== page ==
Omens for a successful hunt abounded last Saturday. A cold front swept in from the Texas panhandle dropping five inches of snow in Amarillo. While the snow didn't come anywhere near my lease in the Hill Country of Texas, the chilled air did, making me thankful for my two layers of fleece.
The moon was but a quarter - another promising sign. Deer probably had not been out all night feeding, especially with the strong northwest winds. I rose at 3 A.M. without benefit of an alarm, and in my haste to leave the house, forgot the camera. This too I took as a good sign, hoping the hunting gods would take the omission as as a sign of humility.
After the hour long drive to the ranch, I hiked to the live oak grove that hid my two tree stands. I noted the wind direction and climbed sixteen feet into the tree stand that took best advantage of the strong wind. I settled in and pulled my bow up on the parachute cord to which it was tethered. I nocked an arrow and wished for a seatbelt as the breeze caused my platform to sway just a little more than comfort allowed.
Soon the gale abated, and I readied myself for the chariot of Helios to light the eastern horizon on his arc across the sky. My eyes strained at any movement, real or imagined, hoping for a chance at my first deer.
Thirty minutes after sunrise I caught a glimpse of a ten point buck headed straight for my stand. He was so close that I had only seconds to draw and shoot before he was beneath me. I put the pin of my sight behind his shoulder and at twelve yards touched the release. I heard the arrow smack home.
The buck turned and walked casually away, cautious but not spooked. Could I have missed at that distance? Indeed, the arrow stood mocking me, stuck in the ground, with no blood to be seen on it. As I replayed the shot in my mind, I realized that I failed to use the peep sight at all, so intent was I on the buck. To say I was crestfallen is quite an understatement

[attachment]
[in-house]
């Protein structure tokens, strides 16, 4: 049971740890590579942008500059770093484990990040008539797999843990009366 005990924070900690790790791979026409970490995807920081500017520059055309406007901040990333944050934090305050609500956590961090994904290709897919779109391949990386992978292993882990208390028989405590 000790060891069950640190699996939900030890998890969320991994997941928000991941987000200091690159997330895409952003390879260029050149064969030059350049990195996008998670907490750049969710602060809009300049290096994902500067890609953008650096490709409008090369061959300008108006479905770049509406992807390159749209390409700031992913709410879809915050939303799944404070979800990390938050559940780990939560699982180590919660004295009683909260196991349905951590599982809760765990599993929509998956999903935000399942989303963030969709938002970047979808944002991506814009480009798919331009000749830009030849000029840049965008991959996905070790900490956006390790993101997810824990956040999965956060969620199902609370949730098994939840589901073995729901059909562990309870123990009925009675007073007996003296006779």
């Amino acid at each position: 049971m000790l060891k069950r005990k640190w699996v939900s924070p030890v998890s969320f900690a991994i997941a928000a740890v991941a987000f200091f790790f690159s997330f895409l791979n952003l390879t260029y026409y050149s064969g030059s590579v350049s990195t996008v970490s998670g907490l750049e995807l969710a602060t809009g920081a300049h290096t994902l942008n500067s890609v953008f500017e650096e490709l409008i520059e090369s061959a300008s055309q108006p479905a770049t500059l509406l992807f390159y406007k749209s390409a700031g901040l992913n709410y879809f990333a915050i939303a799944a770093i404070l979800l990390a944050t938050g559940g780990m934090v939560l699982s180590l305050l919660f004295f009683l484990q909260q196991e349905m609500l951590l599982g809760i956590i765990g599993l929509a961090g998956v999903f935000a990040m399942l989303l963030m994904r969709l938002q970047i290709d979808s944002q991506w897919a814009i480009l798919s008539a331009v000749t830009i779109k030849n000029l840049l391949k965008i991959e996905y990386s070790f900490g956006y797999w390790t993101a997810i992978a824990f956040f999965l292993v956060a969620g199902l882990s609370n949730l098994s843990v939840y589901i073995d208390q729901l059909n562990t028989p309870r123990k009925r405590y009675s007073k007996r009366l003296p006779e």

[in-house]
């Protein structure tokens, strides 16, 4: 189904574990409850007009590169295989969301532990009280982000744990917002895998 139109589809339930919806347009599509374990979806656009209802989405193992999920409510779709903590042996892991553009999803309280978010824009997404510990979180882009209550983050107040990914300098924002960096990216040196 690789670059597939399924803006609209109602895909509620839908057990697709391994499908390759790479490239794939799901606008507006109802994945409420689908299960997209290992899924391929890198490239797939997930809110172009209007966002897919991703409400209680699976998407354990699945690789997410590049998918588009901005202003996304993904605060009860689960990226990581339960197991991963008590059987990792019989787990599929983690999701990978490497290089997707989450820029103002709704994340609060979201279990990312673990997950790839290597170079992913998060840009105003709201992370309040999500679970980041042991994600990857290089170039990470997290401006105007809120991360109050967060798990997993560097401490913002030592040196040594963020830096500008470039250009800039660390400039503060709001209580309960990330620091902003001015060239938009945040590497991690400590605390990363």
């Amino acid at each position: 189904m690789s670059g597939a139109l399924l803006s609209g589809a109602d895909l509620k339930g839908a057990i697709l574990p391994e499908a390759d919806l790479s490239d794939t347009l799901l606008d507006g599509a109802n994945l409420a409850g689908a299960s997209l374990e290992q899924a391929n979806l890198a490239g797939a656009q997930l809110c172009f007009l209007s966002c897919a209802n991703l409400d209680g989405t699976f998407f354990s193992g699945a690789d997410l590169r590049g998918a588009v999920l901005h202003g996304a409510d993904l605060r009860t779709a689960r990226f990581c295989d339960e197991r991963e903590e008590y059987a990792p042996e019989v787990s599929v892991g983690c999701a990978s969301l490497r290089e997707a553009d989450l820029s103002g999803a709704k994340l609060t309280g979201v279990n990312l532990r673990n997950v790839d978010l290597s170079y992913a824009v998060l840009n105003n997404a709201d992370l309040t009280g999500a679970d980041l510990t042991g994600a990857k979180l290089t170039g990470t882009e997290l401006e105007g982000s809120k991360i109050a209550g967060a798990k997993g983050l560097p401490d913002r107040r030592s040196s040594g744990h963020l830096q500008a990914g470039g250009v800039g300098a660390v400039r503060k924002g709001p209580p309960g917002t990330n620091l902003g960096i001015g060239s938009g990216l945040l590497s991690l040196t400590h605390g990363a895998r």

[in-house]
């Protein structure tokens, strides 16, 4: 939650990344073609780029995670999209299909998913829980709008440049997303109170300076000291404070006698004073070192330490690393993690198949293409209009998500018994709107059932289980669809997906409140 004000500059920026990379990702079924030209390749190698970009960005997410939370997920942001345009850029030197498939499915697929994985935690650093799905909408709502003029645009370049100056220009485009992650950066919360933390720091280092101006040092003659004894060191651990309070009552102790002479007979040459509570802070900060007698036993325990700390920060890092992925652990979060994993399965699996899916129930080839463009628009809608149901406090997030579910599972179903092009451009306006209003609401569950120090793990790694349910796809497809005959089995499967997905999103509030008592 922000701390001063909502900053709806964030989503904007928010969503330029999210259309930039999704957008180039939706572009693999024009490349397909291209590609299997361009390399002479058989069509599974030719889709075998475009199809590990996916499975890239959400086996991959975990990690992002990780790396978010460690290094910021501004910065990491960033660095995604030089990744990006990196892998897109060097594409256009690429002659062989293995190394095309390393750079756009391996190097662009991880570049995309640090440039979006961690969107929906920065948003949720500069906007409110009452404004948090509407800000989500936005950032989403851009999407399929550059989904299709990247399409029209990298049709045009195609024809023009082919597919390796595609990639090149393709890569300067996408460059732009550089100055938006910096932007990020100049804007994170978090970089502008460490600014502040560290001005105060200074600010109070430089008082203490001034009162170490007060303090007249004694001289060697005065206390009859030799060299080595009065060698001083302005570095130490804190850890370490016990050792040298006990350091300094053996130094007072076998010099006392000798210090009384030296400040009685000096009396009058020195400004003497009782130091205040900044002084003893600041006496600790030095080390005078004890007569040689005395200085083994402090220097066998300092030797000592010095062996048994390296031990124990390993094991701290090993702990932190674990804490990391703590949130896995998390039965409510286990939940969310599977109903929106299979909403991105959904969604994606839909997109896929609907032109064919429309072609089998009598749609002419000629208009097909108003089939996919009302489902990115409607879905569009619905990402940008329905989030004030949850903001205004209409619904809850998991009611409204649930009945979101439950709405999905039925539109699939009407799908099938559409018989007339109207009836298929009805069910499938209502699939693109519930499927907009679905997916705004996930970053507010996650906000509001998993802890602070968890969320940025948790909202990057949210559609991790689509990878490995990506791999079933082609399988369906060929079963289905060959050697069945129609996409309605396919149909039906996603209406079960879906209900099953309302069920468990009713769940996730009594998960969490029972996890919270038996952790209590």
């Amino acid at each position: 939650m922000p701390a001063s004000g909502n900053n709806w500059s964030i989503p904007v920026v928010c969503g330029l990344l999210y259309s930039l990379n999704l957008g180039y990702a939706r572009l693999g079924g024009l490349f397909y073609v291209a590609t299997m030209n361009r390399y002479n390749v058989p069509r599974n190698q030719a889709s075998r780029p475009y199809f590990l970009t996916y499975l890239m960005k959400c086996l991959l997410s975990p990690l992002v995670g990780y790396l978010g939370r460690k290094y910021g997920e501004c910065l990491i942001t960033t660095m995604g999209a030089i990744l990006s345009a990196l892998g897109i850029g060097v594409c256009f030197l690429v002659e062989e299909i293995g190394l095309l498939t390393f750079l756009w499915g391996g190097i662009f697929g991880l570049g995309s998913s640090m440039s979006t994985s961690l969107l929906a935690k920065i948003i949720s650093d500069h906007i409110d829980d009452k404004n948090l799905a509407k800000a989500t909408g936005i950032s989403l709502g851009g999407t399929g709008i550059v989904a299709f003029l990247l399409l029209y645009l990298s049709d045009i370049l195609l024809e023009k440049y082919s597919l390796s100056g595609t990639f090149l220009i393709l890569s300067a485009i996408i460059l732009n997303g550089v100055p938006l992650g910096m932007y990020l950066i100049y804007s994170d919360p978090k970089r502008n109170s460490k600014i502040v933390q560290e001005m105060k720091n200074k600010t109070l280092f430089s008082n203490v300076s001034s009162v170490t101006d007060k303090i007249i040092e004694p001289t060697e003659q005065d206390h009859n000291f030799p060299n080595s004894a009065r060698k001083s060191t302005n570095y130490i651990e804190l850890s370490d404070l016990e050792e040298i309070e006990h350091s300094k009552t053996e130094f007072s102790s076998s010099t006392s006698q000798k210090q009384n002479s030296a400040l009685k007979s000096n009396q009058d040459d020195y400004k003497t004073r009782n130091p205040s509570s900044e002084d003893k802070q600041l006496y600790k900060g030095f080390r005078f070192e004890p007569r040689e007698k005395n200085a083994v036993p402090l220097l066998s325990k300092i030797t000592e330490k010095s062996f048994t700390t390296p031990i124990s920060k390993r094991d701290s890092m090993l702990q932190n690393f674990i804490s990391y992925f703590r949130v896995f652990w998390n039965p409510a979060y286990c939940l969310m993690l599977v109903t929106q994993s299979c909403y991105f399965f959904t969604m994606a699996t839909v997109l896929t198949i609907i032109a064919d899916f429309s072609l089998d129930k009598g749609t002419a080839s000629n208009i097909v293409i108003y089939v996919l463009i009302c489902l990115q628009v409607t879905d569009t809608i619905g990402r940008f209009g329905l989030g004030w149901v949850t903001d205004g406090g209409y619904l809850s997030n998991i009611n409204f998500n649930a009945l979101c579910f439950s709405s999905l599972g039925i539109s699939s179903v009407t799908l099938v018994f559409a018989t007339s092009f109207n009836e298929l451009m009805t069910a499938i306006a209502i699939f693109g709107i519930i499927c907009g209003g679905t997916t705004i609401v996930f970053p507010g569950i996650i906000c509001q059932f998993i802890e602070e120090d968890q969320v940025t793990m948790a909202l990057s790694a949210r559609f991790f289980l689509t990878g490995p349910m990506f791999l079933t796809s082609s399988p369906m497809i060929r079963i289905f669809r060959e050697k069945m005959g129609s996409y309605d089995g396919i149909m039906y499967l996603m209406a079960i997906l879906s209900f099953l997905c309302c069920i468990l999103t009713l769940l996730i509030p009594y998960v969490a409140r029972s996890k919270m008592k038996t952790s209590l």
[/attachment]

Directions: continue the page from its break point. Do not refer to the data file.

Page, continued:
I decided to continue to hunt. Shortly after a yearling doe ambled toward the feeder with no fear. I had no intent of taking this young deer, but I practiced drawing silently as she grazed. As I let the arrow down, she caught a noise or movement and walked quickly away.
It was now 8:37, and more movement to my right caught my eye. A seven point buck came toward the grove.This time, I told myself, be slow and deliberate. Use the peep and get a good sight picture before releasing the arrow. Breathe.
The buck meandered to a perfect spot and turned broadside as if on cue. I drew the bow without a tremor of buck fever. In a moment the arrow was away, its flight straight, its mark true. The deer ran like it had been shot from a cannon into the oak and cedar woods. My watch read 8:39, and I was oddly calm.
Thirty minutes labored by, and I climbed down from the stand. The blood trail betrayed the buck's escape route. Now my knees began to tremble inexplicably. I began to fear that I would not recover him in the tangle of living and dead juniper.
I tracked slowly, catching a few drops of blood on bluestem grass here, a bit more on the flat limestone there. Forty yards later, I saw the buck. I stood for several minutes looking at its motionless form, taking in what I had done. Even in death his powerful form and graceful lines gave honor to the Creator.
There was no fist-pumping or shouting - rather a humbled whisper of prayer in apology and thanks. Solemnity in a cathedral of oaks and cedars on land that once was the domain of Comanches. This buck, descended from the herds that fed those warriors, would this night feed my family.